Company computer servers

Cyber Liability Insurance

Every business, regardless of industry, has the responsibility to safeguard customer data. This can be in the form of personal identifying data such as addresses, phone numbers, social security numbers, and other company data. If there is a data breach, whether electronically or by paper, this can lead to immense financial damage and hurt your company’s reputation. Cyber Liability Insurance (Data Breach Liability) is there to protect your company in the event of compromised data integrity and privacy.

What Cyber Liability Insurance Usually Covers

  • Liability. Covers the costs (e.g., legal fees, court judgements) incurred after a cyberattack, such as data theft, or the unintentional transmission of a computer virus to another party, causing them financial harm.
  • Crisis Management. Covers the cost of notifying consumers about a data breach that resulted in the release of private information, along with providing them credit monitoring services, as well as the cost of retaining a public relations firm, or launching an advertising campaign to rebuild a company’s reputation.
  • Directors & Officers (D&O)/Management Liability. Covers the cyber liability risks faced individually by a company’s key decision makers while acting on behalf of the company.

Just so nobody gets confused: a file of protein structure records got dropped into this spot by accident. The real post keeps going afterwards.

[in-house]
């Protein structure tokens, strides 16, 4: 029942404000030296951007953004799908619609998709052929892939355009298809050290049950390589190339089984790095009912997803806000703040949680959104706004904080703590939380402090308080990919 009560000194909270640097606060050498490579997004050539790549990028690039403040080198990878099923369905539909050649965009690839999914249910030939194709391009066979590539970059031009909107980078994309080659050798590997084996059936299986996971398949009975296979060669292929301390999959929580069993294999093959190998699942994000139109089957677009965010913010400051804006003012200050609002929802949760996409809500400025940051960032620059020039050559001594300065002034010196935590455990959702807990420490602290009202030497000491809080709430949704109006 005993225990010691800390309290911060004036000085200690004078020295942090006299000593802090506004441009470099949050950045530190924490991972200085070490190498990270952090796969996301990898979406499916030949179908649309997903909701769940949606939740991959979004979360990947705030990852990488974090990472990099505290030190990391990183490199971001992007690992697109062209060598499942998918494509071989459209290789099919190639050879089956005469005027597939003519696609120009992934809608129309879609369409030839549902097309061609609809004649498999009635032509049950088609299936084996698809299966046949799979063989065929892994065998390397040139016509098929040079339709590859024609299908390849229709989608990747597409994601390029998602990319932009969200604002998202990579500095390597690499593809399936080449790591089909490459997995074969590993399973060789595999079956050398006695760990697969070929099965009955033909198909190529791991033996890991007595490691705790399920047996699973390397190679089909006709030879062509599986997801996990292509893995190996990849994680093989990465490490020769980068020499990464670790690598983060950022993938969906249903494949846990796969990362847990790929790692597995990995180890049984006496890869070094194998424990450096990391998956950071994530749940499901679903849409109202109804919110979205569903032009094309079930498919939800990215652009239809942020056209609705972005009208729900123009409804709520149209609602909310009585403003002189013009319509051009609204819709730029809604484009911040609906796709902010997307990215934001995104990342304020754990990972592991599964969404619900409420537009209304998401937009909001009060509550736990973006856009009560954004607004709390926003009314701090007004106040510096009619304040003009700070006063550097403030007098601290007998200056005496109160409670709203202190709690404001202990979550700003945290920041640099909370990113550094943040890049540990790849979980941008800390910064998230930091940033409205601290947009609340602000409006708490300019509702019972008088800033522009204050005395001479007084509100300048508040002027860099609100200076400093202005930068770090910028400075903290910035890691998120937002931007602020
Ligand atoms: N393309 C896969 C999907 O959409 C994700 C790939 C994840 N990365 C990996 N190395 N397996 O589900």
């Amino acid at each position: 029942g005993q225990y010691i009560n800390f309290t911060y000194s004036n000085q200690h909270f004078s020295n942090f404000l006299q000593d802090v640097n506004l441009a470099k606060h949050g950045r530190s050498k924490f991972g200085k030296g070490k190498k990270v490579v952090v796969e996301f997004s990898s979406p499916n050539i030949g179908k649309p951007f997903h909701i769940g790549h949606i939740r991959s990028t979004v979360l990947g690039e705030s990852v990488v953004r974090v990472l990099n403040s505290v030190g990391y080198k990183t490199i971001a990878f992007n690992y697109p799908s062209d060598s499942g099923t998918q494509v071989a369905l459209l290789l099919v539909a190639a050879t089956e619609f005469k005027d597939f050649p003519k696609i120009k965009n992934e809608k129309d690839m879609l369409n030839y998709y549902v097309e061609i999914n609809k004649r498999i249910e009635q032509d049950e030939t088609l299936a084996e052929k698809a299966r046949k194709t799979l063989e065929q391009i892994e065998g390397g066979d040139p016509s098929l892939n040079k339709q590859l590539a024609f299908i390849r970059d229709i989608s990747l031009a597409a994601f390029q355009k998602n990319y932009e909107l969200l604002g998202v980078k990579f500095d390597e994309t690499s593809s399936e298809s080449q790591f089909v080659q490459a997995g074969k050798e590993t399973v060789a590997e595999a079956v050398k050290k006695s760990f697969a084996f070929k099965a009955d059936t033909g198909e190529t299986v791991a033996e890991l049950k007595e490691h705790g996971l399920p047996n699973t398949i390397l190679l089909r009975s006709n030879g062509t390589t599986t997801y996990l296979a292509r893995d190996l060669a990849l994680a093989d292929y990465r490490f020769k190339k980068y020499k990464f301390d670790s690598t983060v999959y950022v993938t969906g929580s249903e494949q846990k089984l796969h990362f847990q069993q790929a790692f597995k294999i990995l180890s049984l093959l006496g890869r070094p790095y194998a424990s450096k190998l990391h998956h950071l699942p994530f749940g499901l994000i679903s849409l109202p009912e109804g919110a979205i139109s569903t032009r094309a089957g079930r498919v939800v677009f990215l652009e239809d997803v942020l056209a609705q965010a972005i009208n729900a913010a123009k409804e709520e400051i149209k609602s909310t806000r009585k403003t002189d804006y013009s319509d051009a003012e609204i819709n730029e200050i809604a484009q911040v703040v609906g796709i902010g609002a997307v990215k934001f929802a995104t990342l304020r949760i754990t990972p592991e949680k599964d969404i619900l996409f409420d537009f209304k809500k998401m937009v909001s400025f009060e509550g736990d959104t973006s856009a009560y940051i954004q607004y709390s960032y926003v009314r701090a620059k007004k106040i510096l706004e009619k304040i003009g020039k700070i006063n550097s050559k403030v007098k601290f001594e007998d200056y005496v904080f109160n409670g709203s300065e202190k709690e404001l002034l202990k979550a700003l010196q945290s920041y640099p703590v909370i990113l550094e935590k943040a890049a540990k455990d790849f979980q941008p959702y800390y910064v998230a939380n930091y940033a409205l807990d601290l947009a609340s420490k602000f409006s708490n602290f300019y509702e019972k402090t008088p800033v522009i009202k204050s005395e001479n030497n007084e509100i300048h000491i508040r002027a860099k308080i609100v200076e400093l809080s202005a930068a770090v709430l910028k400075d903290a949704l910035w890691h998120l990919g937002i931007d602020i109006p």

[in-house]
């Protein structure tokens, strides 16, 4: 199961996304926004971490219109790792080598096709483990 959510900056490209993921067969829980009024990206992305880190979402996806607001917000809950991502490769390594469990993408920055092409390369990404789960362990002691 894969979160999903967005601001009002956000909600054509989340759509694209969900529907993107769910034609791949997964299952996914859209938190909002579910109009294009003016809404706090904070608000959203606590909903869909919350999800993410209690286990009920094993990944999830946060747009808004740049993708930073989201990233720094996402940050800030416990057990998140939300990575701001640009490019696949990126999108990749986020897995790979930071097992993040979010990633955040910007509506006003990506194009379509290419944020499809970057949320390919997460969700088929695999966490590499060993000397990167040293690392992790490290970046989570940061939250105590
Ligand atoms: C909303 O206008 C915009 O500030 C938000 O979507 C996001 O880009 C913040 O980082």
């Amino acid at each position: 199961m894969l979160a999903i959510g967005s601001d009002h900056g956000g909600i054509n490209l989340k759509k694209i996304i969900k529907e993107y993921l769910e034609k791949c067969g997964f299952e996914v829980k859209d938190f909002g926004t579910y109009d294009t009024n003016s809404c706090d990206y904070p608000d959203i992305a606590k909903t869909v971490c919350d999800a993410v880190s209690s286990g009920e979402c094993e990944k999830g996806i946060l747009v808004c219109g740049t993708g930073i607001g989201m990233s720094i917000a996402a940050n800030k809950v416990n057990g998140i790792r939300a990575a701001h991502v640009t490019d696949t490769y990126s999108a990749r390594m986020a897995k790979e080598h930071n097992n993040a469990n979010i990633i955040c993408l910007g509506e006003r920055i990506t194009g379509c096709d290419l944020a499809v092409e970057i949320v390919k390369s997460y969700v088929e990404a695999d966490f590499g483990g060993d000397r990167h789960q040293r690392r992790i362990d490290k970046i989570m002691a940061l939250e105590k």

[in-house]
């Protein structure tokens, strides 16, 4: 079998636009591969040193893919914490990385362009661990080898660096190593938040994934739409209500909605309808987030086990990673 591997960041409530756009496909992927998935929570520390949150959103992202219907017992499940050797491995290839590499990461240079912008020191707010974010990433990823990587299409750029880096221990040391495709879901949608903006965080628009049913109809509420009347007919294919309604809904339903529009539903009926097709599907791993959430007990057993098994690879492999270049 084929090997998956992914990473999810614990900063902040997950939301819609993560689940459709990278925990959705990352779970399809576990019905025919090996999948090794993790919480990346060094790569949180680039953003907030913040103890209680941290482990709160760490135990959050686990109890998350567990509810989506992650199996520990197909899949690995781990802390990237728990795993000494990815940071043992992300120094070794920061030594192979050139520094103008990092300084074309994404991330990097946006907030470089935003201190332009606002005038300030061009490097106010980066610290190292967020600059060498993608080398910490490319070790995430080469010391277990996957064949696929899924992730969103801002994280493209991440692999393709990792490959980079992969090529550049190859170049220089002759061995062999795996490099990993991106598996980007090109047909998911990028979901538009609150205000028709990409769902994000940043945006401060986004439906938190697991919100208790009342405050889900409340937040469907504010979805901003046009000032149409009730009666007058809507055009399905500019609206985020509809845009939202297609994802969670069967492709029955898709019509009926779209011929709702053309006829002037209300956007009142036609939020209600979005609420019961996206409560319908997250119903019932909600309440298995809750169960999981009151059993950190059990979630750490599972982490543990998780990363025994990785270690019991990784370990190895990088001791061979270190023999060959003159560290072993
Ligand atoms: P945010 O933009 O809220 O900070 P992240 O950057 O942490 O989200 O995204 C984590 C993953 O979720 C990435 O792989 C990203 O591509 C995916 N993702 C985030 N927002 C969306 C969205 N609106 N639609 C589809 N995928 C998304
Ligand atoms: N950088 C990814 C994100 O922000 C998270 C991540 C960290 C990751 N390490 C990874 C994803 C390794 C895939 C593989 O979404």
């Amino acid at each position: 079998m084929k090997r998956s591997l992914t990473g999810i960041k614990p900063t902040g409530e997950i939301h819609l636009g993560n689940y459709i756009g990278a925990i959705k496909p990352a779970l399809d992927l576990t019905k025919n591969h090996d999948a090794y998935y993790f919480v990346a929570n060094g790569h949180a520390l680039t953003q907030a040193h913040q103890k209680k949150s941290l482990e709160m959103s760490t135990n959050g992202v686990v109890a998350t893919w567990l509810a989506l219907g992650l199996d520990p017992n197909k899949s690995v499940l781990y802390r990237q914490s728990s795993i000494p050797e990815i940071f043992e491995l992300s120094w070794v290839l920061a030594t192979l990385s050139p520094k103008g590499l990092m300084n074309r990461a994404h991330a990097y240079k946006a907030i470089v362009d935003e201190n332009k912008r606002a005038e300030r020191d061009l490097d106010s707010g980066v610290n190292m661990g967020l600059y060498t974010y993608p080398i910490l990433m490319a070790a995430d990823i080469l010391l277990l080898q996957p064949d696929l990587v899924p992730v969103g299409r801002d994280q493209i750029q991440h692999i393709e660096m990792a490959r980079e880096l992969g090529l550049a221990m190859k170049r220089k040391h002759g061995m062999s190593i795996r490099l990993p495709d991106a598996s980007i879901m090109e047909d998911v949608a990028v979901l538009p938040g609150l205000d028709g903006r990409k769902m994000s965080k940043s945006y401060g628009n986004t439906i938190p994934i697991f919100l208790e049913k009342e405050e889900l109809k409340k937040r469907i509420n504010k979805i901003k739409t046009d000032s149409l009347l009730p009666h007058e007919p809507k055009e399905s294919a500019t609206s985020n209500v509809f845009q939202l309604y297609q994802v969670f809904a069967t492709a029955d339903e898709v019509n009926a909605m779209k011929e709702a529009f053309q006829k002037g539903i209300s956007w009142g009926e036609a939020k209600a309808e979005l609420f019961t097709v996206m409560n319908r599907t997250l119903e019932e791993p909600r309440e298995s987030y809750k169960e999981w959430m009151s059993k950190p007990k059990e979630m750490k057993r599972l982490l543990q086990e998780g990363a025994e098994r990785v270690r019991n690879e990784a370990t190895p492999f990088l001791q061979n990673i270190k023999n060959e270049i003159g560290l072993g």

• Business Interruption. Covers loss of income due to an attack on a company’s network that limits its ability to conduct business.
  • Cyber Extortion. Covers the “settlement” of an extortion threat against a company’s network, as well as the cost of hiring a security firm to track down the blackmailers.
  • Loss/Corruption of Data. Covers damage to, or destruction of, valuable information assets as a result of viruses, malicious code and Trojan horses.

Did You Know?

The average cost of a data breach for a business is $300,000. Additionally, 3 out of 4 incidents result from human error.
IBM & Symantec

What Cyber Liability Insurance Usually Does Not Cover

  • Failure to Follow Protocols Some policies have open-ended exclusions that won’t cover data breaches that result form the inability to install timely security patches or failure to follow a company’s security policy.
  • War & Terrorism. Another exclusion in some policies is for war or terrorism. This will also not cover attacks from foreign countries with political, religious or social motivation.

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